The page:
sufficient bed space for this size population. Throughout the
facility, we found detainees sleeping on the floor and three or
four detainees locked into two-man cells. The detainees spend
nearly 24-hours per day in these cramped quarters.
The large number of detainees, combined-with the awkward
physical layout of the Jail, makes providing adequate sight and
sound supervision of detainees in their housing units extremely
difficult.
In fact, actual direct supervision of detainees at
the Jail is virtually non-existent. The facility is not
adequately staffed to maintain necessary supervision of detainees
to secure their safety.
Indeed, frequent fights or altercations
which occur in the cell areas are often the result of inadequate
housing unit supervision by Jail staff.
For example, while each housing unit or floor may house
upwards of 500 detainees, there are often only one or two
detention officers available to supervise the large number of
detainees as well as to conduct detainee sight checks.
In
addition, detention officers assigned to housing units must
complete daily logs, conduct safety, sanitation, and security

4
While overcrowding at the Jail does not create a per se
constitutional violation, the crowded conditions tax numerous
areas of Jail operations and create circumstances that contribute
to unconstitutional conditions.
For example, as will be further
explained in this letter, the excessive number of detainees in
close quarters contributes to issues such as increased violence
among detainees and the grossly unsanitary condition of cells.

-5-

inspections t and respond to detainee needs.
These detention
officers also are required to perform other duties that require
them to leave the housing unit areas t including escorting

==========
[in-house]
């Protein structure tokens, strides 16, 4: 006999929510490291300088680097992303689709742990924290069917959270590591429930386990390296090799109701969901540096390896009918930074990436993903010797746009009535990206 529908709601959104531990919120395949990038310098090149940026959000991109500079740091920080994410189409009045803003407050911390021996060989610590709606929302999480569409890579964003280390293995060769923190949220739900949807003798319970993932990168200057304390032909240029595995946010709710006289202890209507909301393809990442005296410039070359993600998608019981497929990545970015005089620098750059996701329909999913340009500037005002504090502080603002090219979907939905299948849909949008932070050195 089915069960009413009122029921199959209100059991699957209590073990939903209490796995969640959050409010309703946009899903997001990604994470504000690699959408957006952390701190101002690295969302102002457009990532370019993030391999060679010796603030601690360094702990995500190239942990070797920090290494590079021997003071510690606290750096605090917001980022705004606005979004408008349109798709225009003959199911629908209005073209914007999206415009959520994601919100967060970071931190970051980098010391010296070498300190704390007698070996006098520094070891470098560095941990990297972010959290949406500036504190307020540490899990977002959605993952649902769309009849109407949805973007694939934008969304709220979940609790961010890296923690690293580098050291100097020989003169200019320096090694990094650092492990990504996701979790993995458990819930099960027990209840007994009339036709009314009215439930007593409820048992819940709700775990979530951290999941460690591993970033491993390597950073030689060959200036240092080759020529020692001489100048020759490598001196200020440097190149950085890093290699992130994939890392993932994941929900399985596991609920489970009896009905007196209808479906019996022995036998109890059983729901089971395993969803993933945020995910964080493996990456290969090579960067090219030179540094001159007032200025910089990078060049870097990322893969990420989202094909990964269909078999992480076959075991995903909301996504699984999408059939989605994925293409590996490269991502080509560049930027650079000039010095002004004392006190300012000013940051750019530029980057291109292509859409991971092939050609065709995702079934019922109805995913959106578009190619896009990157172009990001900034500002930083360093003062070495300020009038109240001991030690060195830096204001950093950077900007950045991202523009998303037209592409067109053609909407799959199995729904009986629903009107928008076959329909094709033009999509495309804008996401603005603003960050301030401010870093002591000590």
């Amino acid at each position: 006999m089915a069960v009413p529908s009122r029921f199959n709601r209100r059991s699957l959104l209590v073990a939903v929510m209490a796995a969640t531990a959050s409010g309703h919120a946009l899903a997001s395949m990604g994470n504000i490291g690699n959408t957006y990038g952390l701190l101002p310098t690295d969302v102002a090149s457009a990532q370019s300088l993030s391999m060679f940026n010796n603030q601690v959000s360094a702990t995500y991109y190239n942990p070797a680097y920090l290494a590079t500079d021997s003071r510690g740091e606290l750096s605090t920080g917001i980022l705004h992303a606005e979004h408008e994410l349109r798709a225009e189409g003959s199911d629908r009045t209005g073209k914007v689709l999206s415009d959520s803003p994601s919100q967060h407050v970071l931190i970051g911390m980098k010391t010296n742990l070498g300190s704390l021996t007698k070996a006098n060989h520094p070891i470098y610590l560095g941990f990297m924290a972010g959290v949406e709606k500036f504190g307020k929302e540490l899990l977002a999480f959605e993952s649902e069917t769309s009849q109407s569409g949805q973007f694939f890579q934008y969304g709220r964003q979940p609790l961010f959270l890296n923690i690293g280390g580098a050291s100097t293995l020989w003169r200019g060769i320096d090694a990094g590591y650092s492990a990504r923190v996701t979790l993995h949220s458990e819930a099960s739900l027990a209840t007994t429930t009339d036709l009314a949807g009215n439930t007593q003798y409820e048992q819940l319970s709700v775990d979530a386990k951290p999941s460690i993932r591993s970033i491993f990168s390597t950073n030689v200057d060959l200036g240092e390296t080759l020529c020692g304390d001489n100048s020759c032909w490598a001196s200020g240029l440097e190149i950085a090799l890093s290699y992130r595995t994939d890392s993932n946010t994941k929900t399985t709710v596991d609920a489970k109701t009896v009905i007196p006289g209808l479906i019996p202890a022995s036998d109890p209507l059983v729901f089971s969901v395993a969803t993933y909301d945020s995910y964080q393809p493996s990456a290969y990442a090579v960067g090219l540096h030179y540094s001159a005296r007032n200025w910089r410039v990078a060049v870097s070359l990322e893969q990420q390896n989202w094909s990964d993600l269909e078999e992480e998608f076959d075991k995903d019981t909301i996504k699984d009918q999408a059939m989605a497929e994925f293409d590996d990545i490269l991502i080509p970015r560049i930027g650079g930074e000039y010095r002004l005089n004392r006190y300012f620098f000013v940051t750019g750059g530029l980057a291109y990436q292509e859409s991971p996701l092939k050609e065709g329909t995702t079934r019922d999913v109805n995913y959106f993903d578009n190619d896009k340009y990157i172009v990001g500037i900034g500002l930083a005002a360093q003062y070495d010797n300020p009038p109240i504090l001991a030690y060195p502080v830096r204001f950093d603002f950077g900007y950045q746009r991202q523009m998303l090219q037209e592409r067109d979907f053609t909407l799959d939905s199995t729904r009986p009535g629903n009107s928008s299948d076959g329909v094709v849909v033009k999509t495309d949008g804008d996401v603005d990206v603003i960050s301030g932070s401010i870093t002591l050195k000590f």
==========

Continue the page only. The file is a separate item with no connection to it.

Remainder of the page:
detainees to:
the medical unitt attorney visits t visitations t
court processing; religious programs t disciplinary and
classification hearings t and t at limited times t exercise
activities. AccordinglYt detention officers have little time to
actually monitor detainees.
In addition t detainees are often left unsupervised for
extended periods of time.
For example t our review of the Jails t
Daily Staff Assignment and Inspection Reports for the month of
April 2007 revealed that numerous housing unit security posts are
not consistently staffed. Staff and detainees also reported that
sight checks for detainees are not conducted as frequently as
needed.
The administration has installed surveillance cameras within
many areas of the Jail t including the housing units t to help
address the lack of detention officers. However t blind spots
exist within the housing units t such as in the showers and the
inside of the cells t which cannot be monitored with cameras.
J

Compounding the lack of adequate detainee supervision within
the housing units is the limited visibility into the individual
cells. Numerous cells are so dark due to detainees covering
their cell windows and cell lights with paper towels t and other
materials t that it is difficult t if not impossible t for detention
staff to be able to provide adequate safety and security checks
of the detainees. The lack of adequate detention staff available
to adequately supervise detainees exacerbates this problem.

5
We observed this problem during our first round of Jail
tours in 2003.

6
Further t detainees have access to potentially dangerous
items. Detainees often tamper with cell doors using plastic
utensils ("sporks") that they keep after meals. These "sparks"

-6-

These examples reflect a major breakdown in security and
could potentially result in serious harm to detainees or staff.
2.

Inmate~on-Inmate

Violence